Jump to content

  • Log in with Facebook Log in with Twitter Log In with Google      Sign In   
  • Create Account

Subscribe to HRA Now!

 



Are you a Google Analytics enthusiast?

Share and download Custom Google Analytics Reports, dashboards and advanced segments--for FREE! 

 



 

 www.CustomReportSharing.com 

From the folks who brought you High Rankings!



Photo

"we're Not Paying" Until Our Rankings Improve...


  • Please log in to reply
45 replies to this topic

#16 Jill

Jill

    Recovering SEO

  • Admin
  • 32,916 posts

Posted 18 November 2005 - 06:48 PM

QUOTE
Oh yeah.. I did. That's the bummer. I'm walking away with 10 unpaid hours of research. With two small children, rent, etc... that's not easy. And it was really good research also!


Ok, but what did the client think you were going to do with the research?

Maybe you should just start doing PPC for these clients that won't change their site?

#17 Kal

Kal

    HR 4

  • Active Members
  • PipPipPipPip
  • 191 posts
  • Location:Australia

Posted 19 November 2005 - 05:32 AM

QUOTE(SanDiegoMedia @ Nov 18 2005, 05:23 PM)
It's very difficult to convince big brands that they do NOT need to worry about effecting the user experience. Becuase without SEO, you won't have any users to get the experience.
View Post
Amen!

#18 ewc21

ewc21

    Hong Kong SEO

  • Active Members
  • PipPipPipPipPipPip
  • 910 posts
  • Location:Hong Kong, China

Posted 19 November 2005 - 06:52 AM

Why focus too much on a volatile parameter such as keyword ranking if you can justify an increase in traffic using the targeted keywords to get to your client web pages via search engines?

We also have to deal with various clients whose understanding on SEO differ to some extent. With that happening from one client to another, it's important to give them an overview of how things work in case it is necessary. And even if not, ensure that you have a common understanding on the goals and how or when to achieve them. That is what appears on contracts.

Emphasize more on the bottom line, that is to generate sales or leads out of the SEO effort done on their pages more than just keyword rankings.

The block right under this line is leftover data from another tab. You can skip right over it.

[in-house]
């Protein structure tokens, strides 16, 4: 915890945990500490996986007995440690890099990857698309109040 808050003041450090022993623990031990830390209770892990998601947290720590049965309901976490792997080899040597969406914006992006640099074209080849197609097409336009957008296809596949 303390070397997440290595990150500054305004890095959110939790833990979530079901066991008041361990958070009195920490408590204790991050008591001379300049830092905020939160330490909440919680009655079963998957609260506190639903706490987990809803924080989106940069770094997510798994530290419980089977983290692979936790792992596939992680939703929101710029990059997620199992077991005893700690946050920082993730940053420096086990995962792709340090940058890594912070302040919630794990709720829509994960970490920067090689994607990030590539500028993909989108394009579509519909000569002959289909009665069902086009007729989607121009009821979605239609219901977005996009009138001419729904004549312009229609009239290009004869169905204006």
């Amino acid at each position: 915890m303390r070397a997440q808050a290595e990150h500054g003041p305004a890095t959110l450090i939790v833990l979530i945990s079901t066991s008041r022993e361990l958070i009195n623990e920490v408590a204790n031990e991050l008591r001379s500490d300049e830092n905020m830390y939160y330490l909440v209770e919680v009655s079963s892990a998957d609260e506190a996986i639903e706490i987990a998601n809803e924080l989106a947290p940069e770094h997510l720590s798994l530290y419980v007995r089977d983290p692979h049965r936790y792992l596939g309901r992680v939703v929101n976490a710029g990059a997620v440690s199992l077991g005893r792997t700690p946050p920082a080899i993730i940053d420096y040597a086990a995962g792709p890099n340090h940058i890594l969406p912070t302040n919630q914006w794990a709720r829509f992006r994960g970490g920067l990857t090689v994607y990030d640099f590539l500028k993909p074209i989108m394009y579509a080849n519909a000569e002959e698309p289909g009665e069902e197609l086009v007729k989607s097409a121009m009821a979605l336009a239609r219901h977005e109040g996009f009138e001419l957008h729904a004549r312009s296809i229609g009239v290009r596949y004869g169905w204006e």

#19 Randy

Randy

    Convert Me!

  • Moderator
  • 17,540 posts

Posted 19 November 2005 - 08:21 AM

QUOTE
Me, I will drink a beer and think about this whole SEO thing a little more. I LOVE DOING IT, and I'm good at it. I just need to pay my bills!!


Just to throw it out there even though this is totally off topic...

Since you're good at SEO have you ever seriously considered spending a bit of time creating your own e-comm sites instead of only working for others?

Sounds silly and simplistic doesn't it? But that's exactly what I did.

Not only do I not have to deal with SEO clients anymore, some of whom we all know can be over-demanding, but I actually make a heck of a lot more money than I ever could being a one-man SEO shop. And the profits from my work are ongoing. Meaning I do the real work once (getting sites up, SEO'd and going) but get paid for the work each and every month thereafter.

Funny how that works, and again it sounds so simple that I can't believe other SEO's can't seem to see it. If you can manage to put up a site in a new niche each 4-6 weeks --and automate the sales/delivery process as much as possible-- the sites practically run themselves. So even you only end up with a few sites that are each making a few thousand in profit per month, it's still is a pretty decent living. wink1.gif

#20 dmcconkey

dmcconkey

    HR 4

  • Active Members
  • PipPipPipPip
  • 150 posts
  • Location:Charlotte, NC, USA

Posted 19 November 2005 - 09:08 AM

Out of curiosity, Randy, how long did that take you to turn a profit? I've been tossing that idea around, but every hour I spend for me is an hour I can't bill a client. Back when I could only find 10 hours of work a week, that would have been fine. Right now, though, I'm already sacrificing most weekends to meet client deadlines.